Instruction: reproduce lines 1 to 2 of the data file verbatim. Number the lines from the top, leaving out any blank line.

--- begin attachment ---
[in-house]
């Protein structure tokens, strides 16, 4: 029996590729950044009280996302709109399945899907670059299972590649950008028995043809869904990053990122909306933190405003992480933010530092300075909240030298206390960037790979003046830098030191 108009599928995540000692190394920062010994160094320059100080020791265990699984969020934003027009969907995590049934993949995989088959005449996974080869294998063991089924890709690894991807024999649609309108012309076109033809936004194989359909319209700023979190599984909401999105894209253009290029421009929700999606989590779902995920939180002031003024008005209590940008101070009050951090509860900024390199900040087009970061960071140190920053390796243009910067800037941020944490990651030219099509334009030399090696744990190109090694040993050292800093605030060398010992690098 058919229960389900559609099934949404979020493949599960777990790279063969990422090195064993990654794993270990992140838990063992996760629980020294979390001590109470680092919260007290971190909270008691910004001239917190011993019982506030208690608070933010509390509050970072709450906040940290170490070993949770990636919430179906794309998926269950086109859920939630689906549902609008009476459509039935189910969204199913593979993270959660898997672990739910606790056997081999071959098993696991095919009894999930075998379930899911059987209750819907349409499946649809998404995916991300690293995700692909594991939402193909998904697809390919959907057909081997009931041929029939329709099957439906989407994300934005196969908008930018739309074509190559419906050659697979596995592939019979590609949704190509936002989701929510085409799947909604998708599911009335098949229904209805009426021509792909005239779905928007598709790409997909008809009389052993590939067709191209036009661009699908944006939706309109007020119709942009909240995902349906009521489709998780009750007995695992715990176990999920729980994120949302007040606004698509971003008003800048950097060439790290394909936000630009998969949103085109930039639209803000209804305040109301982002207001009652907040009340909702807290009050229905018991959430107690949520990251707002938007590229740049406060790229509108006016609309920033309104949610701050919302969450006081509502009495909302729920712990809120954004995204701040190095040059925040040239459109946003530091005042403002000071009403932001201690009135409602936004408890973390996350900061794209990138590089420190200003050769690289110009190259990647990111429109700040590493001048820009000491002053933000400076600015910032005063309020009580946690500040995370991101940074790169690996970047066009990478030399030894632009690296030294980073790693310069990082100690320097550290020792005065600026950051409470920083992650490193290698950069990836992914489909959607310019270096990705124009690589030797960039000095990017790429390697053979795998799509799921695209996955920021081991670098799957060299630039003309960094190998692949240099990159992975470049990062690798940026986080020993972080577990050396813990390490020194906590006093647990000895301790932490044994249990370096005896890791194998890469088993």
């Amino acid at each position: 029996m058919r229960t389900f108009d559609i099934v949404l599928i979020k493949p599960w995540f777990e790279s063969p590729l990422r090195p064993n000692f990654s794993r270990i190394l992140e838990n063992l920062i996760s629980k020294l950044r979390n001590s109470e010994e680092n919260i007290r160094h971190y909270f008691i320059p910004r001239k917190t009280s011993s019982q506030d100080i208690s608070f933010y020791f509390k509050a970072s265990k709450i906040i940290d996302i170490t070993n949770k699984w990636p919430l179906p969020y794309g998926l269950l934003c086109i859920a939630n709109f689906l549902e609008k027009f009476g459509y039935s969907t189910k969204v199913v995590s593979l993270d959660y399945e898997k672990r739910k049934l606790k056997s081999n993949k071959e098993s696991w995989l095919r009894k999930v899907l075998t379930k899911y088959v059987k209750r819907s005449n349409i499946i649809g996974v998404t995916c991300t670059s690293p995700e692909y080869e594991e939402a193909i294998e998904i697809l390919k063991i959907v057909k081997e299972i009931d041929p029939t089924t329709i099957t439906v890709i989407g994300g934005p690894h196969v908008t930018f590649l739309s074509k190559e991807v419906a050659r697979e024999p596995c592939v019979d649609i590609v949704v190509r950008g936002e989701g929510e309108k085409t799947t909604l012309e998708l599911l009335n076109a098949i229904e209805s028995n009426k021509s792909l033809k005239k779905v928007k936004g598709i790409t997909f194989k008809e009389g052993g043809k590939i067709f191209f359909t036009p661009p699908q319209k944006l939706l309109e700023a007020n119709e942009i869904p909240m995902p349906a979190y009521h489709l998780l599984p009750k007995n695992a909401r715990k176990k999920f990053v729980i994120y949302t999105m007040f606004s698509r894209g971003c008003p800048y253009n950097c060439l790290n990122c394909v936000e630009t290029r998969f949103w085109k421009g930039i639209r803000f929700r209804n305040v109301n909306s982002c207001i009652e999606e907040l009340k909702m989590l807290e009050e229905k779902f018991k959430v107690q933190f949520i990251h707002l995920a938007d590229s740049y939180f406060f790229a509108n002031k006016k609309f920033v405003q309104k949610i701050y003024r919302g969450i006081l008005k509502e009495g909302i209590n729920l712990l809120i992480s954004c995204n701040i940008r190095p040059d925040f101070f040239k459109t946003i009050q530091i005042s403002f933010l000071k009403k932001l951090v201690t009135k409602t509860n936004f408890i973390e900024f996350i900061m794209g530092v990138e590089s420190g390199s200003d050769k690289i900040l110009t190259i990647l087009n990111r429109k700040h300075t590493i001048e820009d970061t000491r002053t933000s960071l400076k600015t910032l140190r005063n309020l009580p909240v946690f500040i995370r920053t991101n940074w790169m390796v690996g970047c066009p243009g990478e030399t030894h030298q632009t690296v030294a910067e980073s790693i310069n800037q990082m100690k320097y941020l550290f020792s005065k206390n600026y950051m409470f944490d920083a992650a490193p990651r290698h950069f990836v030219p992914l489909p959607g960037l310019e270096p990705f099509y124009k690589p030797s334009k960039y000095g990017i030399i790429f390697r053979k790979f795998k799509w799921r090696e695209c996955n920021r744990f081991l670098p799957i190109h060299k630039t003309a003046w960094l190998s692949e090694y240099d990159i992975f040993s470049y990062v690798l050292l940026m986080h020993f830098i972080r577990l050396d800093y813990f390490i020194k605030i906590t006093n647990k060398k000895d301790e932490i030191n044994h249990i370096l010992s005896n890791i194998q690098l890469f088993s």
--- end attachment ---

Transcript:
[in-house]
């Protein structure tokens, strides 16, 4: 029996590729950044009280996302709109399945899907670059299972590649950008028995043809869904990053990122909306933190405003992480933010530092300075909240030298206390960037790979003046830098030191 108009599928995540000692190394920062010994160094320059100080020791265990699984969020934003027009969907995590049934993949995989088959005449996974080869294998063991089924890709690894991807024999649609309108012309076109033809936004194989359909319209700023979190599984909401999105894209253009290029421009929700999606989590779902995920939180002031003024008005209590940008101070009050951090509860900024390199900040087009970061960071140190920053390796243009910067800037941020944490990651030219099509334009030399090696744990190109090694040993050292800093605030060398010992690098 058919229960389900559609099934949404979020493949599960777990790279063969990422090195064993990654794993270990992140838990063992996760629980020294979390001590109470680092919260007290971190909270008691910004001239917190011993019982506030208690608070933010509390509050970072709450906040940290170490070993949770990636919430179906794309998926269950086109859920939630689906549902609008009476459509039935189910969204199913593979993270959660898997672990739910606790056997081999071959098993696991095919009894999930075998379930899911059987209750819907349409499946649809998404995916991300690293995700692909594991939402193909998904697809390919959907057909081997009931041929029939329709099957439906989407994300934005196969908008930018739309074509190559419906050659697979596995592939019979590609949704190509936002989701929510085409799947909604998708599911009335098949229904209805009426021509792909005239779905928007598709790409997909008809009389052993590939067709191209036009661009699908944006939706309109007020119709942009909240995902349906009521489709998780009750007995695992715990176990999920729980994120949302007040606004698509971003008003800048950097060439790290394909936000630009998969949103085109930039639209803000209804305040109301982002207001009652907040009340909702807290009050229905018991959430107690949520990251707002938007590229740049406060790229509108006016609309920033309104949610701050919302969450006081509502009495909302729920712990809120954004995204701040190095040059925040040239459109946003530091005042403002000071009403932001201690009135409602936004408890973390996350900061794209990138590089420190200003050769690289110009190259990647990111429109700040590493001048820009000491002053933000400076600015910032005063309020009580946690500040995370991101940074790169690996970047066009990478030399030894632009690296030294980073790693310069990082100690320097550290020792005065600026950051409470920083992650490193290698950069990836992914489909959607310019270096990705124009690589030797960039000095990017790429390697053979795998799509799921695209996955920021081991670098799957060299630039003309960094190998692949240099990159992975470049990062690798940026986080020993972080577990050396813990390490020194906590006093647990000895301790932490044994249990370096005896890791194998890469088993």